Project Predator works to enhance governance and law enforcement capacity for the conservation of Asian big cats and other wildlife species.
Tigers are on the brink of extinction. Of global concern, this issue has far reaching environmental, socio-economic and cultural consequences.
Today, the greatest threat to big cats comes from the criminals who control a highly lucrative illegal trade spanning countries and continents. Tigers and other Asian big cats are killed due to the high value of their fur on the black market and the demand for their body parts for traditional medicines and other uses.
This trade is becoming increasingly organized and is linked to other forms of serious crime such as bribery and corruption, financial crime, and trafficking in drugs, firearms and human beings.
The unprecedented scale and complexity of this type of crime demands a focused, organized and coordinated effort at regional, national and transnational levels.
The law enforcement response needs to engage the whole criminal justice system and employ a multi-disciplinary approach with the use of advanced, intelligence-led methods of investigation.
Project Predator works to increase communication, coordination and collaboration between high-level enforcement experts, managers from the Asian big cat range countries, and investigators and analysts working at ground level.
It encourages and supports INTERPOL member countries in targeting the individuals and networks who control the illegal trade, bringing them to justice and seizing any assets obtained through their crimes.
Project Predator analyses intelligence related to Asian big cat crime in order to identify:
- Criminals and criminal groups;
- Emerging trends;
- Gaps in enforcement responses.
Based on this assessment, a range of activities are designed and implemented. These include:
- Producing strategic and operational reports;
- Facilitating transnational intelligence-led operations;
- Coordinating capacity building events;
- Promoting multi-agency and multi-disciplinary collaboration.
Among the types of investigative support provided to member countries are:
- Analysis of telephone call records, documentation and other raw information;
- 24/7 access to cyber investigation capabilities;
- Digital forensic support in the form of extraction of information from portable devices;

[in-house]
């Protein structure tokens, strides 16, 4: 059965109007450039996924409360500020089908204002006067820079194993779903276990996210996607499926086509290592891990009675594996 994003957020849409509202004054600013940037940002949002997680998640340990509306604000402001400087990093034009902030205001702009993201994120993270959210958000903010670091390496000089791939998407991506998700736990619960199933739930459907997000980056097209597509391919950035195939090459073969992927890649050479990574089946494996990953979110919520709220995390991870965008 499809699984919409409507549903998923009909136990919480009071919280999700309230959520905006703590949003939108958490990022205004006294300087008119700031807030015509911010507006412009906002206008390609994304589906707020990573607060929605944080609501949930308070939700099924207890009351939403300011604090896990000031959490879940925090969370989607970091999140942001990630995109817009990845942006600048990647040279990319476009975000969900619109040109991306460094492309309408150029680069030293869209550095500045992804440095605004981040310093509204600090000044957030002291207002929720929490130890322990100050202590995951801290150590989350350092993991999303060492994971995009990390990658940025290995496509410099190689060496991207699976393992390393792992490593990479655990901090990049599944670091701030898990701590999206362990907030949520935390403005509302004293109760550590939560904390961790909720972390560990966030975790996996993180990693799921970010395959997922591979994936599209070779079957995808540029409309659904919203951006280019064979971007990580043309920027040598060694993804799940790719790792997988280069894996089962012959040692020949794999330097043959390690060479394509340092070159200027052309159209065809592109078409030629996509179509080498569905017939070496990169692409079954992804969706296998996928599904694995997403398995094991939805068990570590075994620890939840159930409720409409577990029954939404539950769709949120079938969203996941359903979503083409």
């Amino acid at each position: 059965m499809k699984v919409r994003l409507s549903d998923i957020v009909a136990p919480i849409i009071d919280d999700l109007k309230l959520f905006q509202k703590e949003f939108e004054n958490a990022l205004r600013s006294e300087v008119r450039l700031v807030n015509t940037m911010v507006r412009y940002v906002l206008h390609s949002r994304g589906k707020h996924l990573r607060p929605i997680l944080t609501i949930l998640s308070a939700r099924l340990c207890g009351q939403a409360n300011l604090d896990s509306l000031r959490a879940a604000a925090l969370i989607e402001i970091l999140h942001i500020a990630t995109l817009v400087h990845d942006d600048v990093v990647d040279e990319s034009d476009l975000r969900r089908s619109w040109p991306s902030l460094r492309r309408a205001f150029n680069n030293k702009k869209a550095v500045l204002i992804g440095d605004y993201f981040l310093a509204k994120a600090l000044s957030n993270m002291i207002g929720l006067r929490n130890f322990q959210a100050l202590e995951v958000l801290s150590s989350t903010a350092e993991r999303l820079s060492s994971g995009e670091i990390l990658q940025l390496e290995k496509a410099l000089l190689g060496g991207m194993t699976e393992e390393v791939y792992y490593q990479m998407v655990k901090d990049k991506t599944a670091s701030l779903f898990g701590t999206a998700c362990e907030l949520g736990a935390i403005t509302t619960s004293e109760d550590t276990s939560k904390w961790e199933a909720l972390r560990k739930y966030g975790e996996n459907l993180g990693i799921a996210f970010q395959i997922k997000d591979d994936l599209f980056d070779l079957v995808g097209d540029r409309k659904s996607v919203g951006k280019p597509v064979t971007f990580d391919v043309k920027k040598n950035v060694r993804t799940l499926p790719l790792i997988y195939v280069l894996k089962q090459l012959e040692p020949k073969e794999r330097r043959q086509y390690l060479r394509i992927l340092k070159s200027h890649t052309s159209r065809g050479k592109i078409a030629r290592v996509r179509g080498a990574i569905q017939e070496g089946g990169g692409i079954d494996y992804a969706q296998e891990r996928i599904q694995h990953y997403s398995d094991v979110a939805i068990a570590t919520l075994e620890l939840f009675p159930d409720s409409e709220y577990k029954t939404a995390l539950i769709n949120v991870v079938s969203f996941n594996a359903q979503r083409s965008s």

- DNA forensic support in relation to seized wildlife products.
Access to INTERPOL’s policing capabilities
Project Predator provides a common platform for big cat range countries to access INTERPOL’s wide range of capabilities, including its secure police communications channel, system of Notices and many global databases.
Developing and promoting partnerships
Project Predator encourages countries to adopt a collaborative approach and supports the development of regional wildlife enforcement networks by:
- Promoting National Environmental Security Seminars (NESS);
- Encouraging the creation of National Environmental Security Task Forces (NEST);
- Strengthening SAWEN as an institution.
Between 2010 and 2015, Project Predator facilitated nine intelligence-led operations involving almost 50 countries.
These have resulted in more than 560 arrests and the seizure of more than 100 tigers or leopards, 56 tiger and leopard skins, hundreds of kilograms of big cat bones, 12.8 tonnes of ivory, almost 11 tonnes of pangolins, pangolin scales and pangolin meat, more than 2,500 turtles and tortoises and a variety of other wildlife including bears and bear parts, rhino horn, red pandas, reptiles and protected bird and plant species.
Dozens of operational meetings and training events have been held across South, Central and Southeast Asia. Training events have addressed a range of topics including crime scene investigation, questioning wildlife smugglers and intelligence analysis.
Countries and partners involved
Project Predator works closely with Asian big cat range countries, dedicated wildlife enforcement networks and law enforcement partners.
- Countries: Afghanistan, Bangladesh, Bhutan, Cambodia, China, India, Indonesia, Kazakhstan, Kyrgyzstan, Laos, Malaysia, the Maldives, Myanmar, Nepal, Pakistan, Russia, Sri Lanka, Tajikistan, Thailand, Uzbekistan and Vietnam.
- Main funders: United States Agency for International Development (USAID) and the US State Department.
- International organizations: The International Consortium on Combating Wildlife Crime (ICCWC), the South Asia Wildlife Enforcement Network (SAWEN), the Association of Southeast Asian Nations’ Wildlife Enforcement Network (ASEAN-WEN) and the United Nations Development Programme (UNDP).
- NGOs: International Fund for Animal Welfare (IFAW), TRAFFIC, Environmental Investigation Agency (EIA), Panthera, Freeland Foundation, the Snow Leopard Trust and the Global Snow Leopard and Ecosystem Protection Program (GSLEP).